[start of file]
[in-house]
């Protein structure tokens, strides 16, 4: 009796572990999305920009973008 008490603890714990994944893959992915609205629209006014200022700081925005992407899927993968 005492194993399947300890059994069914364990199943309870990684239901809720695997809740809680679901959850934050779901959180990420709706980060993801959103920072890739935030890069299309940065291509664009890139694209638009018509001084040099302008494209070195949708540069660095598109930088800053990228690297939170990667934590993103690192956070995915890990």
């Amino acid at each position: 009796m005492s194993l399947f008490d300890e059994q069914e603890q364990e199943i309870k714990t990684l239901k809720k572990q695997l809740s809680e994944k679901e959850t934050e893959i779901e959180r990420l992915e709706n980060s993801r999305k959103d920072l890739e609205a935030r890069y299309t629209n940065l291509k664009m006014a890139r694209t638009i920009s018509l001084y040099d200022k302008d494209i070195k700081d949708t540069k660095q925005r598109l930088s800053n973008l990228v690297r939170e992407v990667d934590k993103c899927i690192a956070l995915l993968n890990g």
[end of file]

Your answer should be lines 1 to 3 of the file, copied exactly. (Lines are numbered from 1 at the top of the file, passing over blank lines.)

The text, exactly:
[in-house]
């Protein structure tokens, strides 16, 4: 009796572990999305920009973008 008490603890714990994944893959992915609205629209006014200022700081925005992407899927993968 005492194993399947300890059994069914364990199943309870990684239901809720695997809740809680679901959850934050779901959180990420709706980060993801959103920072890739935030890069299309940065291509664009890139694209638009018509001084040099302008494209070195949708540069660095598109930088800053990228690297939170990667934590993103690192956070995915890990």
């Amino acid at each position: 009796m005492s194993l399947f008490d300890e059994q069914e603890q364990e199943i309870k714990t990684l239901k809720k572990q695997l809740s809680e994944k679901e959850t934050e893959i779901e959180r990420l992915e709706n980060s993801r999305k959103d920072l890739e609205a935030r890069y299309t629209n940065l291509k664009m006014a890139r694209t638009i920009s018509l001084y040099d200022k302008d494209i070195k700081d949708t540069k660095q925005r598109l930088s800053n973008l990228v690297r939170e992407v990667d934590k993103c899927i690192a956070l995915l993968n890990g």